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Corporate Risk Assessment Aiding Recovery!

ad hoc comp computer computers computing defence defense officers recovery risk risk assessment three lines of defence treatment

The Three Lines of Defence for Corporate and Enterprise Software: A Complete Overview in Relation to Addiction and Mental Health Recovery


INTRO: With many years of growing up around a father who traveled for work that I had no idea about what it was until I became old enough to understand words like governance, risk assessment, or compliance, and it was pretty evident that his understanding of large operating systems was beyond me. And as I grew older I started to contemplate if I could do what he does for a living, or even for fun. I tried to do that with my first year in college while getting into big data systems, but it wasn't for me. Although, that didn't mean that I didn't appreciate his work, and in fact, it paid off in massive dividends to listen to his conference calls about things like Ad Hoc and larger compliance issues.

Thankfully today, if he asked me what I'd learned while listening to his business and tech savvy phone calls, I could say that I understand a lot now, because my life itself is needing risk assessment each and every day. So with what I learned, I created a groundbreaking new way to relate—maybe even your—business world into my addiction recovery, for healing and practical purposes of betterment...

Ps. Thanks dad! You're one smart cookie!


PART 1: In the new age of business, technology, and control it’s important to have a diverse team of enterprise risk management specialists, internal auditors, compliance officers, fraud investigators, among many other risk and control professionals working together to help their company manage, mitigate, and reduce risk. Each proponent to each job requires a special outlook on how the operations should be run. Specific skills are needed in each area to defend from different types of risks that can arise at different levels within or without the company. This is where The Three Lines of Defence plays an important, if not the most important role to managing risk properly.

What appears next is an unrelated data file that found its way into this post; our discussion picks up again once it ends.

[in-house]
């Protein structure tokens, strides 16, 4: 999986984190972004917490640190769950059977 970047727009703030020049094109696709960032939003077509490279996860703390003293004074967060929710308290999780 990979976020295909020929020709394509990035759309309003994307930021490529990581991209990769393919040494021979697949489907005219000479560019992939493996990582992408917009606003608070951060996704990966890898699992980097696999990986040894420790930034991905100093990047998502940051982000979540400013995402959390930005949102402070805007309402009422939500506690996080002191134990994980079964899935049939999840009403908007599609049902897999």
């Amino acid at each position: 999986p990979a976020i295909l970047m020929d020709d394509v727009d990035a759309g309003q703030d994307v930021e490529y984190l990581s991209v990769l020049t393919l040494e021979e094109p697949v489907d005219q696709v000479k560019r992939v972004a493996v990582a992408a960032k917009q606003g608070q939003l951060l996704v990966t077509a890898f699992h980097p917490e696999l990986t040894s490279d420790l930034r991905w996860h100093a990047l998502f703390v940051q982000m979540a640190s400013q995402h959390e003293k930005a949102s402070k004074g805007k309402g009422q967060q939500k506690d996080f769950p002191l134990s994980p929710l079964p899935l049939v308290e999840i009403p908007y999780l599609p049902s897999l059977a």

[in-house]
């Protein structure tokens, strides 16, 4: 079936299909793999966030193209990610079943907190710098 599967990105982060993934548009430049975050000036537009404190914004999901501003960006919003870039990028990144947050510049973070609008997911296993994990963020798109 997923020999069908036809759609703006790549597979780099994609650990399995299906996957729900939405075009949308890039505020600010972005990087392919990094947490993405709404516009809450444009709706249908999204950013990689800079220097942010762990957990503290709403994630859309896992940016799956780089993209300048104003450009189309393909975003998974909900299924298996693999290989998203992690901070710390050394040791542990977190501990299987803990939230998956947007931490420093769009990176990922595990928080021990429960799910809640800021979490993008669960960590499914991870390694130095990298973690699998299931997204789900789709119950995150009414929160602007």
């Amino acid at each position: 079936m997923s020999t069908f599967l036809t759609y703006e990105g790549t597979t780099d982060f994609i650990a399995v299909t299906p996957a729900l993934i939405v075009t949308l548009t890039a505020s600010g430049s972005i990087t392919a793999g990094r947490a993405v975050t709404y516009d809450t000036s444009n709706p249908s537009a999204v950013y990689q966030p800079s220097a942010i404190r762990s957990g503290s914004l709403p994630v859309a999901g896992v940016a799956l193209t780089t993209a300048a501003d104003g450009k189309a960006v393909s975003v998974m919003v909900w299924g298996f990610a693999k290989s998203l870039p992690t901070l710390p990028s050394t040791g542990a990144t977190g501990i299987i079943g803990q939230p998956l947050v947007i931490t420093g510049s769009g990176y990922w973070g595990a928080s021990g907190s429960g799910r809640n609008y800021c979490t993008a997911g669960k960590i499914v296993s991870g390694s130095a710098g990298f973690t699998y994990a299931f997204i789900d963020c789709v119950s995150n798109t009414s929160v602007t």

Relations to Recovery:

"If we were to see this in relation to addiction recovery, or treatment for example, we would notice that business and technology has risks just like recovery does. For example, in recovery we are looking to minimize relapse and maximize our quality of life. And in technology we are looking to minimize the risks of product failure or other failures that would lead to catastrophic—or death like scenarios—for the company or individual; whatever way you want to look at it. And then we are also looking to maximize profitability and access to a better system for overall quality assurances. I mean, who doesn't want a better life, system, or fail-proof way to go about business, or even your life? That's exactly where the Three Lines of Defence will cover your back at each level, with different levels of supervision, by different trained professionals and/or tools, software, and compliance regulations for once again, quality assurance of software or your recovery!

As specified, each role has a different outlook and requires different ways the operation should be run. And if we are to relate corporate risk management to a treatment or rehabilitation setting it's safe to say we would take the same approaches. For example, you would need a different type of doctor to treat mental health than you would a physical ailment, or at least someone prescribed in maintaining health during dual diagnosis. Now for reducing risk we would have especially equipped therapists in this field of recovery, just like someone would be quality controlling the product and it's "implementation" into society, like a therapist would for any sort of client… or product for enterprise solutions."


PART 2: The challenge with managing risk is that without a proper line of Defence there will always be gaps that your company will be at risk for. If each of the three lines—operational management, senior management, and ad hoc risks—are not identified and managed appropriately, without overlap, your company will be at risk that could damage it to the point of no return. So it’s important to assign specific roles to each level of Defence to control risk properly. But there must be clear cut responsibilities of each group so that the control professionals understand and stay within regulatory boundaries. This is to make sure that the organizations functional needs are fit and met for benefit, and not a loss of control.


Relations to Recovery: